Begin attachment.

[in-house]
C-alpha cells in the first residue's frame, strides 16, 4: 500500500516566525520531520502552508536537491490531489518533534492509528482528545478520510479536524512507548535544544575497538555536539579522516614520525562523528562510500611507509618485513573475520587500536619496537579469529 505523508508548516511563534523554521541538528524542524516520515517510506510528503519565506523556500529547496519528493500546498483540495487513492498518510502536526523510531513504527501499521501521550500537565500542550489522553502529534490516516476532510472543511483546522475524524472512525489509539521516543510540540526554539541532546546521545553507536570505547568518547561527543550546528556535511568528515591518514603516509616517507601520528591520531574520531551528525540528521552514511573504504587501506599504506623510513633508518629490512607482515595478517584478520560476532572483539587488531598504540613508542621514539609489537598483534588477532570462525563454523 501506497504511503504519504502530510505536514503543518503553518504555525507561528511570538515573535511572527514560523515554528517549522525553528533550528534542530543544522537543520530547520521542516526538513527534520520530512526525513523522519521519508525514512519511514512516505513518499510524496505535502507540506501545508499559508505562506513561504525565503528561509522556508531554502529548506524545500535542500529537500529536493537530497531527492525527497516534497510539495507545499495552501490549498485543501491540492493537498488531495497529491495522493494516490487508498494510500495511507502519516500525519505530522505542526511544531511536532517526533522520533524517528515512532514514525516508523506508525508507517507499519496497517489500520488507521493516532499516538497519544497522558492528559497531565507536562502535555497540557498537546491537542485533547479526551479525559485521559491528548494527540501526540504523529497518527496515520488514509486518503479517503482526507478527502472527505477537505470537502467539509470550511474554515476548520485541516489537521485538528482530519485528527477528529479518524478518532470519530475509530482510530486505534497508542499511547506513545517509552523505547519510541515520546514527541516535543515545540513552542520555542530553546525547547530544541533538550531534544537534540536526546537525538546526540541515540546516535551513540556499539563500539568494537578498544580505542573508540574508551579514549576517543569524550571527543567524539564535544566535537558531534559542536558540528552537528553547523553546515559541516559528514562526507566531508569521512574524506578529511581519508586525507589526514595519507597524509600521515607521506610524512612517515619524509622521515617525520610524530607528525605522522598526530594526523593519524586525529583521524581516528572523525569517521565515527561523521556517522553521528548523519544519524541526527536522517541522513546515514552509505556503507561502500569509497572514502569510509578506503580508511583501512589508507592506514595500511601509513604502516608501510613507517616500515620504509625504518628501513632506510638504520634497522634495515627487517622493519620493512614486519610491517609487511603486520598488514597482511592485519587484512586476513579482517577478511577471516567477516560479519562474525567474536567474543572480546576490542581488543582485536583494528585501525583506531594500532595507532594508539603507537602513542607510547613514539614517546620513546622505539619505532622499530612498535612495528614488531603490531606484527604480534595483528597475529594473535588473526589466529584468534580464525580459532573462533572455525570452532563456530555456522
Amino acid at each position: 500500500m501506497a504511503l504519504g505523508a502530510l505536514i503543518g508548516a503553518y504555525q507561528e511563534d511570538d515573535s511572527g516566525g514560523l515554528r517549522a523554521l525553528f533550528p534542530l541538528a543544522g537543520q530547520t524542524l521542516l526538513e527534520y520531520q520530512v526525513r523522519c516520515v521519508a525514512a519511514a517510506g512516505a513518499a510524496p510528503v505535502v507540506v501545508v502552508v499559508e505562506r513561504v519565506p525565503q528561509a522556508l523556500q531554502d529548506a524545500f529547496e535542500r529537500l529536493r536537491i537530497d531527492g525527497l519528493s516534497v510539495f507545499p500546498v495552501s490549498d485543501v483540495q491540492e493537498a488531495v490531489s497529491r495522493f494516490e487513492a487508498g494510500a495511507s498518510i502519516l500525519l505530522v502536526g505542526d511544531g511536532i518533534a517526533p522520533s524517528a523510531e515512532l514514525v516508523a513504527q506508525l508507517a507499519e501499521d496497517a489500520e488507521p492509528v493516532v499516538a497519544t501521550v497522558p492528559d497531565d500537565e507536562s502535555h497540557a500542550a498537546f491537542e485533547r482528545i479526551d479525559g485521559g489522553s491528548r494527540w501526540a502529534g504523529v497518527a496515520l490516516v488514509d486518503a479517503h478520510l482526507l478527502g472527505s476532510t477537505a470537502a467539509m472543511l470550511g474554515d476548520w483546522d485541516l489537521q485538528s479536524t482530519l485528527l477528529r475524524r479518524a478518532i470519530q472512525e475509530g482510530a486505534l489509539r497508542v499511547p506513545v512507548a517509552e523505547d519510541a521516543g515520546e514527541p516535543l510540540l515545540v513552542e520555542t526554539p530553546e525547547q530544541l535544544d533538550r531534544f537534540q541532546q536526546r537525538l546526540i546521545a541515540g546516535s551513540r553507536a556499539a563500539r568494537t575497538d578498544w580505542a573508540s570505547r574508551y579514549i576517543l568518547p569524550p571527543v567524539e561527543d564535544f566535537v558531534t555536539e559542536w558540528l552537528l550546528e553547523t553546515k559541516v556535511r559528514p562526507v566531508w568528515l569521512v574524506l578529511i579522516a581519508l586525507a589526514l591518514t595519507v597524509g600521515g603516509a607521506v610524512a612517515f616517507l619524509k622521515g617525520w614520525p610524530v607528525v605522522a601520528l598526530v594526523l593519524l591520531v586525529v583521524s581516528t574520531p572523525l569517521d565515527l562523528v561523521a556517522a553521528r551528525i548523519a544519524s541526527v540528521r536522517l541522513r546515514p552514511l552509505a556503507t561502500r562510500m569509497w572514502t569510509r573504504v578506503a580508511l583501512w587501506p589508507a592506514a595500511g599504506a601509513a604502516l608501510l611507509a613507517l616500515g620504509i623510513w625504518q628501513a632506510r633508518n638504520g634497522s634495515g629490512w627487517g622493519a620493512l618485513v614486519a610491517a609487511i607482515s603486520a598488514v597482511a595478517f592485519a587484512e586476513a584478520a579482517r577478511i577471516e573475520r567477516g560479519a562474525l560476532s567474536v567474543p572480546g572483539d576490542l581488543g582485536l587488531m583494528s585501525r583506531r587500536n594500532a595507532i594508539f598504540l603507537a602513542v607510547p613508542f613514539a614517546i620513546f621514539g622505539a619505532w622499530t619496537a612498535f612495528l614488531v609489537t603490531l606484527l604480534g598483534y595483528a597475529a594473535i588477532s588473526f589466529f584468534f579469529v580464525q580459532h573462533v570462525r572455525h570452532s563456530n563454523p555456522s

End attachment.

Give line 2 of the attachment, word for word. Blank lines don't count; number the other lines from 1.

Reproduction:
C-alpha cells in the first residue's frame, strides 16, 4: 500500500516566525520531520502552508536537491490531489518533534492509528482528545478520510479536524512507548535544544575497538555536539579522516614520525562523528562510500611507509618485513573475520587500536619496537579469529 505523508508548516511563534523554521541538528524542524516520515517510506510528503519565506523556500529547496519528493500546498483540495487513492498518510502536526523510531513504527501499521501521550500537565500542550489522553502529534490516516476532510472543511483546522475524524472512525489509539521516543510540540526554539541532546546521545553507536570505547568518547561527543550546528556535511568528515591518514603516509616517507601520528591520531574520531551528525540528521552514511573504504587501506599504506623510513633508518629490512607482515595478517584478520560476532572483539587488531598504540613508542621514539609489537598483534588477532570462525563454523 501506497504511503504519504502530510505536514503543518503553518504555525507561528511570538515573535511572527514560523515554528517549522525553528533550528534542530543544522537543520530547520521542516526538513527534520520530512526525513523522519521519508525514512519511514512516505513518499510524496505535502507540506501545508499559508505562506513561504525565503528561509522556508531554502529548506524545500535542500529537500529536493537530497531527492525527497516534497510539495507545499495552501490549498485543501491540492493537498488531495497529491495522493494516490487508498494510500495511507502519516500525519505530522505542526511544531511536532517526533522520533524517528515512532514514525516508523506508525508507517507499519496497517489500520488507521493516532499516538497519544497522558492528559497531565507536562502535555497540557498537546491537542485533547479526551479525559485521559491528548494527540501526540504523529497518527496515520488514509486518503479517503482526507478527502472527505477537505470537502467539509470550511474554515476548520485541516489537521485538528482530519485528527477528529479518524478518532470519530475509530482510530486505534497508542499511547506513545517509552523505547519510541515520546514527541516535543515545540513552542520555542530553546525547547530544541533538550531534544537534540536526546537525538546526540541515540546516535551513540556499539563500539568494537578498544580505542573508540574508551579514549576517543569524550571527543567524539564535544566535537558531534559542536558540528552537528553547523553546515559541516559528514562526507566531508569521512574524506578529511581519508586525507589526514595519507597524509600521515607521506610524512612517515619524509622521515617525520610524530607528525605522522598526530594526523593519524586525529583521524581516528572523525569517521565515527561523521556517522553521528548523519544519524541526527536522517541522513546515514552509505556503507561502500569509497572514502569510509578506503580508511583501512589508507592506514595500511601509513604502516608501510613507517616500515620504509625504518628501513632506510638504520634497522634495515627487517622493519620493512614486519610491517609487511603486520598488514597482511592485519587484512586476513579482517577478511577471516567477516560479519562474525567474536567474543572480546576490542581488543582485536583494528585501525583506531594500532595507532594508539603507537602513542607510547613514539614517546620513546622505539619505532622499530612498535612495528614488531603490531606484527604480534595483528597475529594473535588473526589466529584468534580464525580459532573462533572455525570452532563456530555456522